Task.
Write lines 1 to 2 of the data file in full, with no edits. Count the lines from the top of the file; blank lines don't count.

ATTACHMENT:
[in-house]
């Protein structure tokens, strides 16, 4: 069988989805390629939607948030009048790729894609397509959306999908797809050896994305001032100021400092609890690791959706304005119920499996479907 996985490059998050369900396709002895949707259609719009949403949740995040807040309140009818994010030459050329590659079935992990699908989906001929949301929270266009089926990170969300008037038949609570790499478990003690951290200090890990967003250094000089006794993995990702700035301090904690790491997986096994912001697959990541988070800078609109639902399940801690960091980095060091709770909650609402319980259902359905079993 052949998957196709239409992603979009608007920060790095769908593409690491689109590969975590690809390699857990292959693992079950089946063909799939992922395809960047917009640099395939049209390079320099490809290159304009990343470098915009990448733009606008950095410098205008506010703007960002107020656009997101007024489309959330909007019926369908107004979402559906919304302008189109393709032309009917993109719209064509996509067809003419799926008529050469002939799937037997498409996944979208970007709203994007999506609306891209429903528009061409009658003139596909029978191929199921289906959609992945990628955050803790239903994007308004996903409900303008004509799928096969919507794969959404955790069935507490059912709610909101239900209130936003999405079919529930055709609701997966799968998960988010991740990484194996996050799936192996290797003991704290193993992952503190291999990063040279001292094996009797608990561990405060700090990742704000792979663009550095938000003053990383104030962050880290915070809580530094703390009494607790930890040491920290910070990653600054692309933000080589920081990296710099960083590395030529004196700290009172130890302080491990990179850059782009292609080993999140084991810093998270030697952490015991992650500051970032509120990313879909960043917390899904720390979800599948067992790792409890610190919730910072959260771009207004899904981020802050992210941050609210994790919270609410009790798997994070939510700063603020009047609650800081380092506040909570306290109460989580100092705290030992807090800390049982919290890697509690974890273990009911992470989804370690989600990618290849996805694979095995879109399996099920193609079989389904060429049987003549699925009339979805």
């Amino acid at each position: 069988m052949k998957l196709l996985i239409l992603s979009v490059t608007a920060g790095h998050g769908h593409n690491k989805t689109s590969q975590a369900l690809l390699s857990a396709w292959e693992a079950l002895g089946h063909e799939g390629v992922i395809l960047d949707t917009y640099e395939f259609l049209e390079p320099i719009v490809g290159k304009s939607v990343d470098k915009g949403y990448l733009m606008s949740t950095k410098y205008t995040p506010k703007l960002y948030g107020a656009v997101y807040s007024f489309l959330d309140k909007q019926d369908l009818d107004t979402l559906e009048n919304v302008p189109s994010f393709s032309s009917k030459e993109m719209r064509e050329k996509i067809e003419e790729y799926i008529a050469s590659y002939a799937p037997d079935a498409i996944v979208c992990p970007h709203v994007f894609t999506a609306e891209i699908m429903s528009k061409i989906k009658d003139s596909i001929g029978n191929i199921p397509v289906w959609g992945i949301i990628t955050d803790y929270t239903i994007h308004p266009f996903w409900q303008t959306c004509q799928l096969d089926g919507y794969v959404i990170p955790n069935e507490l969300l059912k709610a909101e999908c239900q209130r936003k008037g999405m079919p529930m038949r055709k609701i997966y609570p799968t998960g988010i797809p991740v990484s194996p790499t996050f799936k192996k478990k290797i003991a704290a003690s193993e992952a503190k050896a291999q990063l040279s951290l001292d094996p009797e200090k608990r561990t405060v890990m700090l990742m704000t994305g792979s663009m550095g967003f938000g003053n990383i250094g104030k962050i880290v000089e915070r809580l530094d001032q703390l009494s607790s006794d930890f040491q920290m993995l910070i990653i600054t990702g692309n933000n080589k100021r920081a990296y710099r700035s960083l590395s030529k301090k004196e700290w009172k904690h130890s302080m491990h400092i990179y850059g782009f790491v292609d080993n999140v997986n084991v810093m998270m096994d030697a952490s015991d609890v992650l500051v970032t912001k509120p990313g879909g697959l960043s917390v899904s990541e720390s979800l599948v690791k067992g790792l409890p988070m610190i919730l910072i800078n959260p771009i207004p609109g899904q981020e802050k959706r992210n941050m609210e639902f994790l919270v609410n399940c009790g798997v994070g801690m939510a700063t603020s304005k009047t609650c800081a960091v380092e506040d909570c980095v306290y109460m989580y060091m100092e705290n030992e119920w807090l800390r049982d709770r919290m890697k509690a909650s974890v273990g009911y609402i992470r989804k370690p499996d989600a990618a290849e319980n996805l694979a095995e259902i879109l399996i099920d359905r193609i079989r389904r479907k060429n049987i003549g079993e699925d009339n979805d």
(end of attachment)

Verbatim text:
[in-house]
């Protein structure tokens, strides 16, 4: 069988989805390629939607948030009048790729894609397509959306999908797809050896994305001032100021400092609890690791959706304005119920499996479907 996985490059998050369900396709002895949707259609719009949403949740995040807040309140009818994010030459050329590659079935992990699908989906001929949301929270266009089926990170969300008037038949609570790499478990003690951290200090890990967003250094000089006794993995990702700035301090904690790491997986096994912001697959990541988070800078609109639902399940801690960091980095060091709770909650609402319980259902359905079993 052949998957196709239409992603979009608007920060790095769908593409690491689109590969975590690809390699857990292959693992079950089946063909799939992922395809960047917009640099395939049209390079320099490809290159304009990343470098915009990448733009606008950095410098205008506010703007960002107020656009997101007024489309959330909007019926369908107004979402559906919304302008189109393709032309009917993109719209064509996509067809003419799926008529050469002939799937037997498409996944979208970007709203994007999506609306891209429903528009061409009658003139596909029978191929199921289906959609992945990628955050803790239903994007308004996903409900303008004509799928096969919507794969959404955790069935507490059912709610909101239900209130936003999405079919529930055709609701997966799968998960988010991740990484194996996050799936192996290797003991704290193993992952503190291999990063040279001292094996009797608990561990405060700090990742704000792979663009550095938000003053990383104030962050880290915070809580530094703390009494607790930890040491920290910070990653600054692309933000080589920081990296710099960083590395030529004196700290009172130890302080491990990179850059782009292609080993999140084991810093998270030697952490015991992650500051970032509120990313879909960043917390899904720390979800599948067992790792409890610190919730910072959260771009207004899904981020802050992210941050609210994790919270609410009790798997994070939510700063603020009047609650800081380092506040909570306290109460989580100092705290030992807090800390049982919290890697509690974890273990009911992470989804370690989600990618290849996805694979095995879109399996099920193609079989389904060429049987003549699925009339979805």